First Water on an Extrasolar Planet

Scientists discovered what seems to be the first conclusive evidence for water on an extrasolar planet. The discovery was made by French scientists using data from NASA’s Spitzer space telescope and was recently published in the scientific magazine Nature.

In 2005, scientists discovered a gas giant named HD 189733b, 63 light-years away from Earth in the constellation Vulpecula. The planet was discovered using a method called transit. A transit is the astronomical event that occurs when one celestial body appears to move across the face of another celestial body. Since extrasolar planets are too dim to be observed directly, astronomers often use the dimming light of the parent star as the planet passes between it and the Earth in order to verify the existence of the planet.

In the case of HD 189733b, a team of astronomers lead by Giovanna Tinetti, European Space Agency (ESA) fellow at the Institute d’Astrophysique de Paris, were able to detect a three percent change in the brightness of the parent star when the planet orbited around it. Using Spitzer, Tinetti and the team observed the starlight dim at two infrared bands (3.6 and 5.8 micrometers).

Had the planet been a rocky body devoid of atmosphere, both these bands and a third one (8 micrometres), recently measured by a team at Harvard, would have shown the same behavior. Instead, as the planet’s tenuous outer atmosphere moved across the face of the star, there was a different, distinctive pattern in the starlight absorbed by Spitzer. The atmosphere absorbed less infrared radiation at 3.6 micrometers than at the two other wavelengths. According to the team, only water vapor molecules can explain this behavior.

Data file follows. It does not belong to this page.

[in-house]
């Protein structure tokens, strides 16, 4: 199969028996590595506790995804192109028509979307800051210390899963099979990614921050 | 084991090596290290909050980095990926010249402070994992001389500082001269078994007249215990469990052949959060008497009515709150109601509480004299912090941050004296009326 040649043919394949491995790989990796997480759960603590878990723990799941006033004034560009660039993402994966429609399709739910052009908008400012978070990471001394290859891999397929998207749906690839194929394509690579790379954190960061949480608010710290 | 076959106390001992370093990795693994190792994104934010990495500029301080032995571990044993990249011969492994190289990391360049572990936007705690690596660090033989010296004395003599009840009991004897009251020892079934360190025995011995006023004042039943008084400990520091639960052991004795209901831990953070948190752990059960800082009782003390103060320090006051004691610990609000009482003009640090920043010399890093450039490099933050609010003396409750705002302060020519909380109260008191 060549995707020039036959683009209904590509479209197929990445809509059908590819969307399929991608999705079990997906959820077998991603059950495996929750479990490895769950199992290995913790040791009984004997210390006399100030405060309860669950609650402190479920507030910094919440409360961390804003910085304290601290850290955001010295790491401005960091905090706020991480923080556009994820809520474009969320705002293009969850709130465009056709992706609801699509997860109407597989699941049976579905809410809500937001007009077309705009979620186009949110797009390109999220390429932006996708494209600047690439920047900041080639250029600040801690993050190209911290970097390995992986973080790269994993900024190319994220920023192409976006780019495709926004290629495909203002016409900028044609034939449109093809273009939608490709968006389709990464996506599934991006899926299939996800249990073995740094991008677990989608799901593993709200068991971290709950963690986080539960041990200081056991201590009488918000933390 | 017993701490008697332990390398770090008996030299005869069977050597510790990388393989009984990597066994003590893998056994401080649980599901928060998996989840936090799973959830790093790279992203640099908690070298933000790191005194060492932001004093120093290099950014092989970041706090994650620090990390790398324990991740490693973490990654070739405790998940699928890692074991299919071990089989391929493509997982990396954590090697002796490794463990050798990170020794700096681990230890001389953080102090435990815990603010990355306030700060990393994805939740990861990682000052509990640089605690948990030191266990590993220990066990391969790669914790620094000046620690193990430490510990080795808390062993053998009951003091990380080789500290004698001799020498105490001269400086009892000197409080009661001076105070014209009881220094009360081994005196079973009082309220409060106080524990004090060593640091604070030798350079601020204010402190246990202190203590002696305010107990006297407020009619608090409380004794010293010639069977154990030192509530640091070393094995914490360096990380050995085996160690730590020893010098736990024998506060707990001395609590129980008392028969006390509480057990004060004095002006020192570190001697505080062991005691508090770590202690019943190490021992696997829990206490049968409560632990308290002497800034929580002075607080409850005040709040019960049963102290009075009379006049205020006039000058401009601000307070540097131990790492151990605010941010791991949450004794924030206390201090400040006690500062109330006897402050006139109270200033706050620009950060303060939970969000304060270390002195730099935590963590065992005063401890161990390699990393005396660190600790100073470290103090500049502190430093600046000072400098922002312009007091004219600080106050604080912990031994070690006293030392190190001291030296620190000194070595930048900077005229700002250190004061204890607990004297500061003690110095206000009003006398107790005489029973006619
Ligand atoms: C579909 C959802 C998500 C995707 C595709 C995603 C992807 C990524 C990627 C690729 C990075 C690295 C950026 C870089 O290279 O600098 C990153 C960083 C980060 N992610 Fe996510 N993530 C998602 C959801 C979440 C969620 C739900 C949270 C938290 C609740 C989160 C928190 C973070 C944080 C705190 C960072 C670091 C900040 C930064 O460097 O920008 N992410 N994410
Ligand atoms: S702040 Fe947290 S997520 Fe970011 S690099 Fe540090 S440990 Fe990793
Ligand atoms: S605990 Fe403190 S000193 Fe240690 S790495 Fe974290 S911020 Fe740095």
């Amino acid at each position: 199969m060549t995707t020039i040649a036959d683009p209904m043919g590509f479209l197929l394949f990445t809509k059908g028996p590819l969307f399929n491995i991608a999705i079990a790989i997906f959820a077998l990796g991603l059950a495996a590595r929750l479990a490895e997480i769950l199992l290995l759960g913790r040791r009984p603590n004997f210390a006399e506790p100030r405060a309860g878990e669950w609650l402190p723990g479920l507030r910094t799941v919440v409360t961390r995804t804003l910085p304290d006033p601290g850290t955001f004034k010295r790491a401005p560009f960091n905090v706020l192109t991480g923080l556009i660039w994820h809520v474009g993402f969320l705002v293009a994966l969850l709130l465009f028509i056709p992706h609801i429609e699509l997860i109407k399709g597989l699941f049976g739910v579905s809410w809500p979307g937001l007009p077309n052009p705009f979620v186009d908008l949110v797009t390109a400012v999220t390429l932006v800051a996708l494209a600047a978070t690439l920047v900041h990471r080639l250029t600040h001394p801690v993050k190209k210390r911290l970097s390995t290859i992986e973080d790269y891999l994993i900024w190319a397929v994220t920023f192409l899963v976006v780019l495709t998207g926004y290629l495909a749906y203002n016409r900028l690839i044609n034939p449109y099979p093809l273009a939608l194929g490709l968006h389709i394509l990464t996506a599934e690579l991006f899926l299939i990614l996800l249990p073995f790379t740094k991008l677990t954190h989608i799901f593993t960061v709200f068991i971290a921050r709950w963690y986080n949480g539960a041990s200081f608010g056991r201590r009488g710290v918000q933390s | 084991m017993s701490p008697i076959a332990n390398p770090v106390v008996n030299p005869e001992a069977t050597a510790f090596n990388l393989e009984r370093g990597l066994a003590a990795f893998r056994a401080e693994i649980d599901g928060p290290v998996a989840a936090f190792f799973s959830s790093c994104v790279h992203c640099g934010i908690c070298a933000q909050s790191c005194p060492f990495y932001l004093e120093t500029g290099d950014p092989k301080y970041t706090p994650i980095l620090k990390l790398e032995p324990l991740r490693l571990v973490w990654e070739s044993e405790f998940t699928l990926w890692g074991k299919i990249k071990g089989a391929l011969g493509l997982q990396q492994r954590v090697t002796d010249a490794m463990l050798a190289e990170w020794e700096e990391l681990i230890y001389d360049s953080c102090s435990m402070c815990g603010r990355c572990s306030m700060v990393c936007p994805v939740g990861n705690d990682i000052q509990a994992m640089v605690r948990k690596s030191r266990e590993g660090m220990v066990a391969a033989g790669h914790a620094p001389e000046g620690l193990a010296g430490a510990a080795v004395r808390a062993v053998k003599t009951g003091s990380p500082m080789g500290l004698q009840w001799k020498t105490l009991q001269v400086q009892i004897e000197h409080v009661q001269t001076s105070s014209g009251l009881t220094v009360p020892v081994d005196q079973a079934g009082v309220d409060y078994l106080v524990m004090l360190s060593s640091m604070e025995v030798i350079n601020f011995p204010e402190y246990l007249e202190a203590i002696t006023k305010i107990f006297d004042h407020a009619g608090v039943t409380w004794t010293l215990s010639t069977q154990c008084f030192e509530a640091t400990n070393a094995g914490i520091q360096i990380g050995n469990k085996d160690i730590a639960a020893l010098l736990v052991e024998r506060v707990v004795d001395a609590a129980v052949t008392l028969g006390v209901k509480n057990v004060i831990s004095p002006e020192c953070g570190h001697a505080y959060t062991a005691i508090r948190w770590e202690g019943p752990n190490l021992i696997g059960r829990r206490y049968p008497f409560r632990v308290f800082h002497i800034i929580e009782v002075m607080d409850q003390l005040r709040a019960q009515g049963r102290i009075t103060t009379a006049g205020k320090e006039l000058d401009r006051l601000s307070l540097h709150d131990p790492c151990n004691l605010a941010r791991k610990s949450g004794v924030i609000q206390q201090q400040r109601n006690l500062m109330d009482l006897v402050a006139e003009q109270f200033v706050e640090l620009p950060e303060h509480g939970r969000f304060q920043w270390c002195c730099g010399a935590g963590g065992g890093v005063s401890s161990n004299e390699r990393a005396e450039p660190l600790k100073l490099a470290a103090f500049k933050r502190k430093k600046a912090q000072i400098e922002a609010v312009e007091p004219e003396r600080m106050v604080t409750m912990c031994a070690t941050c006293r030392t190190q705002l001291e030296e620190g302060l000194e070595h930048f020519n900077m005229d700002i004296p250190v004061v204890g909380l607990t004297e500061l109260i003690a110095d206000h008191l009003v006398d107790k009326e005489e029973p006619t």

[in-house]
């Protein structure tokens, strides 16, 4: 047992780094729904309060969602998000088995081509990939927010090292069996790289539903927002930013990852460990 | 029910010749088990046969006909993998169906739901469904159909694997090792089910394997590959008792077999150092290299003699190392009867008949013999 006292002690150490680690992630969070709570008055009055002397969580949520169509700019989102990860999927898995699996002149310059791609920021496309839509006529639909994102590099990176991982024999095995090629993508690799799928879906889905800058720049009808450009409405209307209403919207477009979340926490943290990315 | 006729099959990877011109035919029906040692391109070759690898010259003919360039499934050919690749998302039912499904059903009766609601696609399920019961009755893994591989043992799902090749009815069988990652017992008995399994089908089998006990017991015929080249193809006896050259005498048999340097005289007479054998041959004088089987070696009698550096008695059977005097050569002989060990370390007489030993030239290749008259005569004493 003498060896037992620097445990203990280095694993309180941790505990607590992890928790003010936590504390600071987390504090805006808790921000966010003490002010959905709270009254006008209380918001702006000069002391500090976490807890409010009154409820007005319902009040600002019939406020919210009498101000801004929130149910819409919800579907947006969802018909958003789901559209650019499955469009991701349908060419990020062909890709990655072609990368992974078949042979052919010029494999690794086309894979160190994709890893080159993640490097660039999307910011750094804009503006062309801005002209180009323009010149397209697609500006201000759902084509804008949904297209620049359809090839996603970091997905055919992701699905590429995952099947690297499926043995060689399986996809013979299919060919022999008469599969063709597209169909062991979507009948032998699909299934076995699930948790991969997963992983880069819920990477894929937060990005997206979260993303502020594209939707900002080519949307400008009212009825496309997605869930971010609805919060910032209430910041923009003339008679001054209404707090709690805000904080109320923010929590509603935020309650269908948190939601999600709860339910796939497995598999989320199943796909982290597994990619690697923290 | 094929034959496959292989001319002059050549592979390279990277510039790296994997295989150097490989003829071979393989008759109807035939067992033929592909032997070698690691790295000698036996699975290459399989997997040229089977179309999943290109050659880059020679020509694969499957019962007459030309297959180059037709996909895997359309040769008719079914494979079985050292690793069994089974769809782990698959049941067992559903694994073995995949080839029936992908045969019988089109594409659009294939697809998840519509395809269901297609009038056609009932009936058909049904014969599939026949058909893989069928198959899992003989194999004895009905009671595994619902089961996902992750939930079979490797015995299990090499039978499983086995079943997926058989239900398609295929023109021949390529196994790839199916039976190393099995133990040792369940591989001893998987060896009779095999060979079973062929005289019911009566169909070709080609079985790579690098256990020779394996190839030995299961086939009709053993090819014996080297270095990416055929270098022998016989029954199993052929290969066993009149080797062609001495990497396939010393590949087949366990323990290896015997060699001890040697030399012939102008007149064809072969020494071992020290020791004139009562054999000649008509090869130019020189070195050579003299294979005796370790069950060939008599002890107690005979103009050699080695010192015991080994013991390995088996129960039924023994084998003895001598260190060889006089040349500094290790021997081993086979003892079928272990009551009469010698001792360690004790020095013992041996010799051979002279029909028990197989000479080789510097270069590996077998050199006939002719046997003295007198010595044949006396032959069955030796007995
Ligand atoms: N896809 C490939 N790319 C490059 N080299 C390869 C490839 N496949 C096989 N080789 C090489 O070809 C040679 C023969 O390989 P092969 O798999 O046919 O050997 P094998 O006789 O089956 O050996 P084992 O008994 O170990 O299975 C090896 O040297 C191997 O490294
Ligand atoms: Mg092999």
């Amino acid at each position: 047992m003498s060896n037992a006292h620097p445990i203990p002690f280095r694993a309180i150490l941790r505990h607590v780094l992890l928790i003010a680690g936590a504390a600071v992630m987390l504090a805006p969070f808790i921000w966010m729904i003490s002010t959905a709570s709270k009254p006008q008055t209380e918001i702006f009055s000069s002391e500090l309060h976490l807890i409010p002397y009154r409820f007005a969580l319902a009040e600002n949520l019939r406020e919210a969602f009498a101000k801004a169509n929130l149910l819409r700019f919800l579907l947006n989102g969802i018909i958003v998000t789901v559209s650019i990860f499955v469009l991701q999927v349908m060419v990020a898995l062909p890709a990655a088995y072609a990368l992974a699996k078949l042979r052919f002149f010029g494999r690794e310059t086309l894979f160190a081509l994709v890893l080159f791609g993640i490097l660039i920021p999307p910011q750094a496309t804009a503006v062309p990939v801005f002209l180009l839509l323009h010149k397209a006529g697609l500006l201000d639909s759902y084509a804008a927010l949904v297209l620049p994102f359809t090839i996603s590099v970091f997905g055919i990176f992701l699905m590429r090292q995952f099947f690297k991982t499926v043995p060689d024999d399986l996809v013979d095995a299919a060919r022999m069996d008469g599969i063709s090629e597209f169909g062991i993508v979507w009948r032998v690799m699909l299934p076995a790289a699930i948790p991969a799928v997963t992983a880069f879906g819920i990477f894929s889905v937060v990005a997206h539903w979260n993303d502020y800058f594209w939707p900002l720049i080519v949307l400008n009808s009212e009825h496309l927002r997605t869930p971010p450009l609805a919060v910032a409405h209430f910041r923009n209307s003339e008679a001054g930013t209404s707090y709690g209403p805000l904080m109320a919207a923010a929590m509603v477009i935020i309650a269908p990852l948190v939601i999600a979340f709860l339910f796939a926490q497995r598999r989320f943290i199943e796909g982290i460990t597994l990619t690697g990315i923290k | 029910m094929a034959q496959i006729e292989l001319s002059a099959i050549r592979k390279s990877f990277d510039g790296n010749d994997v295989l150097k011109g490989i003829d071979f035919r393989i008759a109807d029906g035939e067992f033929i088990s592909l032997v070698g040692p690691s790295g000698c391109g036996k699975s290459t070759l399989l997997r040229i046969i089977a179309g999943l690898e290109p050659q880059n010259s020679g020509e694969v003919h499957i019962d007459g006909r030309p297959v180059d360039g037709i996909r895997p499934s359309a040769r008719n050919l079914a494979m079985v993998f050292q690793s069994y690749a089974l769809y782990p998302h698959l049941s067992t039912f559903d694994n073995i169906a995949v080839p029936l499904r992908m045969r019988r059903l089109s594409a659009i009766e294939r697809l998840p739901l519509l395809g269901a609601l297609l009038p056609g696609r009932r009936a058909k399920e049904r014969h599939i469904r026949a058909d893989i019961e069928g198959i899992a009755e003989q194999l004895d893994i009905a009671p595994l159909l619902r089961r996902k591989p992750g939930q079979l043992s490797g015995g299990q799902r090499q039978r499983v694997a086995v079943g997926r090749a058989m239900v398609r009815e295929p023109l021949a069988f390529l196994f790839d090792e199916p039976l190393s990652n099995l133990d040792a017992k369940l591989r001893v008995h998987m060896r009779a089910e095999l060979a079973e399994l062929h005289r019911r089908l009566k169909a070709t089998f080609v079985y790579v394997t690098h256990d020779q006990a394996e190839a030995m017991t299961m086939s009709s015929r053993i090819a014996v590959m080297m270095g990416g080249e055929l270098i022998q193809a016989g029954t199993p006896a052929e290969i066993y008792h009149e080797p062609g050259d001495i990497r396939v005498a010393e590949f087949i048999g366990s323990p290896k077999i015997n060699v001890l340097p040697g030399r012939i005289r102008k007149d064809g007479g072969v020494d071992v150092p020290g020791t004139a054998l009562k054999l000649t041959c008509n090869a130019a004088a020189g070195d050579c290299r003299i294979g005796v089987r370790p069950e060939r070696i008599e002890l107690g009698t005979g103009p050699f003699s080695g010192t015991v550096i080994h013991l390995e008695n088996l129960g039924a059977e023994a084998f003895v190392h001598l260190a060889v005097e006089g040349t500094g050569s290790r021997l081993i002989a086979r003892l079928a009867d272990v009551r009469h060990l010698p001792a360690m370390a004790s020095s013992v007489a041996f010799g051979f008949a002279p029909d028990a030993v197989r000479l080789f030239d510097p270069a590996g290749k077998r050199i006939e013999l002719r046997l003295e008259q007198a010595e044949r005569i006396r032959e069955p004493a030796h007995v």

However, the existence of water molecules in the star’s atmosphere doesn’t necessarily make HD 189733b a good candidate for harboring human life. HD 189733b is huge, about 1.15 times the mass of Jupiter, orbiting its star in an average distance of 4.5 million kilometers (almost 20 times closer than Mercury is to our own Sun). This proximity causes the planet to reach scorching temperatures of 700 degrees Celsius.

The Spitzer space telescope was recently used to discover another extrasolar “first”. As TFOT reported, the telescope was used by astronomers from University of California at Los Angeles to detect the first ever quadruple-star system which may also contain planets.

More information on HD 189733b and the recent discovery of water molecules in its atmosphere can be found on ESA’s website.

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